As I noted in my last post, there is something magical about the power exchange between a Dominant and a submissive. Doms take the energy supplied by their subs and work with it to perform our “magic.” From Dungeons & Dragons to Harry Potter, magic systems rely on rules to govern the use and application of power. D/s does not really have or need a codified manual for how to be a Dominant or submissive — there is no “one twue way,” after all — but general guidelines never hurt.
In my last post, I took the first half of Terry Goodkind’s Wizard Rules from the Sword of Truth series and made application to power dynamics. This time, I am looking at the second half of the Rules and how they might apply as we go about structuring the kinky side of our individual lives.
This one needs a bit of tweaking to really apply. I would recast it as “Deserve Dominance” and “Deserve submission.” The Rule as written states, in part: “Earn what you want and need rather than waiting for others to give you what you desire.” The key word here is earn. Just because you are Dominant does not mean you somehow get to have everyone kneel before you. Anyone seeking submission from another has to earn it. Deserve it. Be honest about who you are and what you need and make sure you seek a submissive that matches. If you are new, learn. I cannot overstate the importance of your own education. Read trustworthy materials. Talk with others in the lifestyle on both sides of the slash. Get a mentor (more about that in a future post). The veterans among us are not exempt from this guideline. Examine yourself and what you do. Make sure you are in D/s for the right reasons — is it to benefit both you and your partner(s) or just fulfill your own desires? The longer one lives and acts as a D-type, the more self-confidence tends to grow, but never forget that a little humility goes a long way. We should never forget the magic of the trust placed in us.
Submissives also need to strive to earn and deserve someone’s Dominance. Perhaps this comes into play most in terms of choosing a Dominant. Frenzy happens and it is tempting to sometimes snap up the first one who shows an interest. Neither side of the slash is entirely comfortable without the other for long; the dynamic is part of who we are. Going without is like a washing machine out of balance — the longer it goes, the worse it gets. A submissive friend of mine described being without a Dominant as being like having to walk up a hill carrying a heavy rock. A Dominant lifts that burden, allows the sub to stand tall, but the hill will always be there. There are also some “doormat” submissives who feel they must submit to every whim thrown their way and never complain or raise a question. The best way to deserve to be Dominated is to first learn yourself and learn to be by yourself when necessary. Submissives are strong people. They have to be to surrender so completely to someone willingly. Mine is a feisty, strong-willed woman with a spine of adamantium — the type to be told that she “can’t be submissive” because of her attitude, much like the owner of Kinky in the Middle. The truth is, Mine is secure enough in herself to submit to the right person and not just whoever comes along. She told me recently that “my self-worth is not tied to my Dominant.” A submissive should not wait to find the right Dominant to become the person he or she wants to be. Become the person you wish to be with your Dominant, and then the right one will find you.
Contradictions Cannot Exist
Before anyone starts sharpening pitchforks and lighting torches, I am not saying that switches do not exist. I have known too many to make that kind of claim. The Rule states: “A contradiction cannot exist in reality. Not in part, nor in whole.” The idea is that reality is what it is, not what you wish it to be. If something seems to be both contradictory and true, then your understanding is faulty somewhere. This relates to the idea of cognitive dissonance, which Wikipedia defines as “the mental discomfort (psychological stress) experienced by a person who holds two or more contradictory beliefs, ideas, or values.” You cannot hold two truths in your head that contradict each other. One of them has to give.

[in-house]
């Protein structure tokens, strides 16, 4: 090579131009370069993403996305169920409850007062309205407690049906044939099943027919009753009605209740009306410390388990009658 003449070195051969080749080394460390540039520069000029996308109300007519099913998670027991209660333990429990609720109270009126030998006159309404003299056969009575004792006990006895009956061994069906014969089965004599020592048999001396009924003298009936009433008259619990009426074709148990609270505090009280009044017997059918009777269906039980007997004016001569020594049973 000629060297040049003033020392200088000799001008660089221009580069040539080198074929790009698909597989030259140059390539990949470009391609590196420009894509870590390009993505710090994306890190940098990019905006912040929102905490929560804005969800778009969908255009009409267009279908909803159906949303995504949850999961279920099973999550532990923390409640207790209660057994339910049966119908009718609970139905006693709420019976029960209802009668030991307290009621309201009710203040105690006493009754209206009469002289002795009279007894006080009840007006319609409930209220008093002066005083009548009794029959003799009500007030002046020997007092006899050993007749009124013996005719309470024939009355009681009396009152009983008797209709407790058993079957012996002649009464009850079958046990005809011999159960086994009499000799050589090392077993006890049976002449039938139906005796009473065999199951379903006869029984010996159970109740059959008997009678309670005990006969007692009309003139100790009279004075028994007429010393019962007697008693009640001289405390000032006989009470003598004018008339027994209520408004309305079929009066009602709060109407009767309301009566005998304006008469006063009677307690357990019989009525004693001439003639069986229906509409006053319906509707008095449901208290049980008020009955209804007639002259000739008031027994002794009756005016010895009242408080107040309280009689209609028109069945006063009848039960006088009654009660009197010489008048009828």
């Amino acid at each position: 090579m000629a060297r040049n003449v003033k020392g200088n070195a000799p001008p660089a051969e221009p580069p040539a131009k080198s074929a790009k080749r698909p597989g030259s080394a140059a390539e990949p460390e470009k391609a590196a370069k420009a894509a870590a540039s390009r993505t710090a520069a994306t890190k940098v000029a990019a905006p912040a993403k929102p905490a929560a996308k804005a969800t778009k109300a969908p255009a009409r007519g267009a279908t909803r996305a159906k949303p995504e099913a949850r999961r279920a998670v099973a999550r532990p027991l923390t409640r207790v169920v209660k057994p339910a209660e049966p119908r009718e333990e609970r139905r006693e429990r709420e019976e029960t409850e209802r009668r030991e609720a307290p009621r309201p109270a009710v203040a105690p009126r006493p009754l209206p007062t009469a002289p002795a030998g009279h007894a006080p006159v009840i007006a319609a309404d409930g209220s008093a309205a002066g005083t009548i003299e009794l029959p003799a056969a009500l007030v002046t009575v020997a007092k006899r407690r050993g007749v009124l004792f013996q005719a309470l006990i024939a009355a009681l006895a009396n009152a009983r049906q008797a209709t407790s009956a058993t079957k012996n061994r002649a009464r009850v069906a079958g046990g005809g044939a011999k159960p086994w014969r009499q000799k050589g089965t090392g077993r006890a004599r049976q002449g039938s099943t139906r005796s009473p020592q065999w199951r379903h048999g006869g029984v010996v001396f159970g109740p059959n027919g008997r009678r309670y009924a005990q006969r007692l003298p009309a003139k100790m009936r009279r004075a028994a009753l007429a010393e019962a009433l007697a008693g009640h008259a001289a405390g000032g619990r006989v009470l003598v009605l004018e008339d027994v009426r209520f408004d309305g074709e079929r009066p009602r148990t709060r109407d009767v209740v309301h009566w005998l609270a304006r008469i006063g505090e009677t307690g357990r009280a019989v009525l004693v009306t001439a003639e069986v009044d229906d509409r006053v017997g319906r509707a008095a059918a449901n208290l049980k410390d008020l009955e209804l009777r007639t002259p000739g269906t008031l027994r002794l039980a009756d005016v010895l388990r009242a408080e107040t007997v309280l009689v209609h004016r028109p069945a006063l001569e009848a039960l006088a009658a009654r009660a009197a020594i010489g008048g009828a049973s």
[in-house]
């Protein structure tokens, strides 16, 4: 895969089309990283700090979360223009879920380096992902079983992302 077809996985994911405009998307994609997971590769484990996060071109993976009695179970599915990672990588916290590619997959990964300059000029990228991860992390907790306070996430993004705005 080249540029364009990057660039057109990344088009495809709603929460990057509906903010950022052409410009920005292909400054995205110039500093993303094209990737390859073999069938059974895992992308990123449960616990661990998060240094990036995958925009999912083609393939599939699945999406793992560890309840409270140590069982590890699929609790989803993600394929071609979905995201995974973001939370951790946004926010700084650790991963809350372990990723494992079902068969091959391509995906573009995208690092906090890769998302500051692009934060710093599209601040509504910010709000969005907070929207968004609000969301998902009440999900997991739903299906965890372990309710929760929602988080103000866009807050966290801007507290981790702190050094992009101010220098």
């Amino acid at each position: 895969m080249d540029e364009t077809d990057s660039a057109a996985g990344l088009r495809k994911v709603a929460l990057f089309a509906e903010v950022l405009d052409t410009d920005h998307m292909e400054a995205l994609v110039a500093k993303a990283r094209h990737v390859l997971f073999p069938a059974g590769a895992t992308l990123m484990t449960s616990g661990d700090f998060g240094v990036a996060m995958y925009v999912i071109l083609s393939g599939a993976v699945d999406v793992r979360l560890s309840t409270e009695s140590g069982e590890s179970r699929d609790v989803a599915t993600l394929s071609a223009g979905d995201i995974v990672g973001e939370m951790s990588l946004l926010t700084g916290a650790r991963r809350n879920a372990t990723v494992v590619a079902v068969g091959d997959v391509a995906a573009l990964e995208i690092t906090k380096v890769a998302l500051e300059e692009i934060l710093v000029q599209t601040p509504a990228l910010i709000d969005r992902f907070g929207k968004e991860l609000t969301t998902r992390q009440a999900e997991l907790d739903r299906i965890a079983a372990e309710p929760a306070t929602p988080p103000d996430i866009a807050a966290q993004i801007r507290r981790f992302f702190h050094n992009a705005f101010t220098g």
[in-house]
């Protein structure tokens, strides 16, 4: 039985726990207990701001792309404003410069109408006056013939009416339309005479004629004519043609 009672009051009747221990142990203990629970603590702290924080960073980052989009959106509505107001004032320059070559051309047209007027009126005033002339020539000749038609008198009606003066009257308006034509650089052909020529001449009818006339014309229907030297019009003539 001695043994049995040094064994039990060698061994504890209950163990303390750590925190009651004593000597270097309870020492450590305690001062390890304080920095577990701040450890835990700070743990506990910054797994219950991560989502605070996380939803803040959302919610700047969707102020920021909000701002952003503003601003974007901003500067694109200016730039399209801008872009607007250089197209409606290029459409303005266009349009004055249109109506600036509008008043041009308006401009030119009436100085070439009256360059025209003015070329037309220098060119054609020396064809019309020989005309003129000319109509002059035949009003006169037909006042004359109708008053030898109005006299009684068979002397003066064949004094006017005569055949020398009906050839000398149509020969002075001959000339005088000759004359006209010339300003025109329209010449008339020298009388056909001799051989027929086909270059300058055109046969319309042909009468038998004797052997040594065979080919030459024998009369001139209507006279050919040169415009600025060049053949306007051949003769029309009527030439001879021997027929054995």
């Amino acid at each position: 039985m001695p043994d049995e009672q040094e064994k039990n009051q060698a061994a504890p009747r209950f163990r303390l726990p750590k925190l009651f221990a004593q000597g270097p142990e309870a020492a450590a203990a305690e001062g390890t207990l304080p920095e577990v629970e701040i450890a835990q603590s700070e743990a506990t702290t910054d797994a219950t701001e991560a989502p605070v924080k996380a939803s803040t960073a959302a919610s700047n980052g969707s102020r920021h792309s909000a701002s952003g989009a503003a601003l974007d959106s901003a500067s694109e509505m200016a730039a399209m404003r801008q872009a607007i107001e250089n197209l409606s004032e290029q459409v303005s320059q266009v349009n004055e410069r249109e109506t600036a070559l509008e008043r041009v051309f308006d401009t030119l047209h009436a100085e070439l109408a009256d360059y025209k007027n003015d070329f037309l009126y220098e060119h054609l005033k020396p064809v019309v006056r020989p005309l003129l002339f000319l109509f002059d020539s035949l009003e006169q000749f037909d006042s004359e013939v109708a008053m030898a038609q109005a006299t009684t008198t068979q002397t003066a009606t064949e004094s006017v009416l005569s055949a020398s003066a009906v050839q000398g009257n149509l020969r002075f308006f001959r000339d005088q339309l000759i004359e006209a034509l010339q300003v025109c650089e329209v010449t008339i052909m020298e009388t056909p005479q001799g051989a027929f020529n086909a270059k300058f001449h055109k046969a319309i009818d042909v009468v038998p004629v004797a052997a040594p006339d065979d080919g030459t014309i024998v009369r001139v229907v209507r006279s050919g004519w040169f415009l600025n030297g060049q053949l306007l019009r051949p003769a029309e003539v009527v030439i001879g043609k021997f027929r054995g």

We live in a largely vanilla world. Many will simply ignore BDSM. Some will choose to tolerate even if they do not understand. But there will always be a sizeable group of those who lash out and strive to stifle the lifestyle. Yet often the greatest pressure or greatest resistance comes from inside ourselves, from our internalization of societal norms. I serve as mentor to a new Dom in a Domestic Discipline dynamic. We work well together because we share much the same background, having been raised to be a traditional “Southern gentleman” in a lot of ways. His struggles with being a Dominant mirror my own early formation. Dominating a woman, having her bow to your will, and even doing so roughly (such as spanking or hair pulling, whether in play or otherwise) simply is not how you treat a lady. And calling her a “good girl” smacks of insult. As he told me, “That’s how I talk to my dog.” The desire to treat another this way, and to have someone who wanted to be treated thus, clashes with what I was reared to see as correct. The truth, however, is that I can be Dominant and a decent person who treats his woman properly because that is what we both need and desire. The same often happens with submissives, who tend to be cast as weak or incapable. Many subs have a hard time accepting the fact that the decision to submit arises from a place of strength — being strong enough to make that choice and accept the benefits and consequences. In either case, there is no contradiction, merely a faulty understanding of reality.
Ignoring Truth Is Betraying Yourself/Truth Cannot Be Destroyed
The tenth Rule — “Willfully turning aside from the truth is treason to one’s self” — directly relates to the previous one. It speaks to the truth of yourself, which is important for anyone in any walk of life, particularly those in this lifestyle. As I said in an earlier post, it is important to know yourself. This rule reminds us of the importance of staying honest with yourself and following through. As Shakespeare put it: “This above all: to thine own self be true,/And it must follow, as the night the day,/Thou canst not then be false to any man” (Hamlet, Act 1, Scene 3). Even though Polonius is a bit of a blowhard, he speaks the simple truth: Know yourself and be true to that knowledge. This also means that you should not try to warp yourself to fit someone else’s expectations, or your view of those expectations. Be yourself first. The right Dominant or submissive will come along in time. The dynamic should allow the partners to be themselves, not distort them into caricatures of themselves simply to please someone else.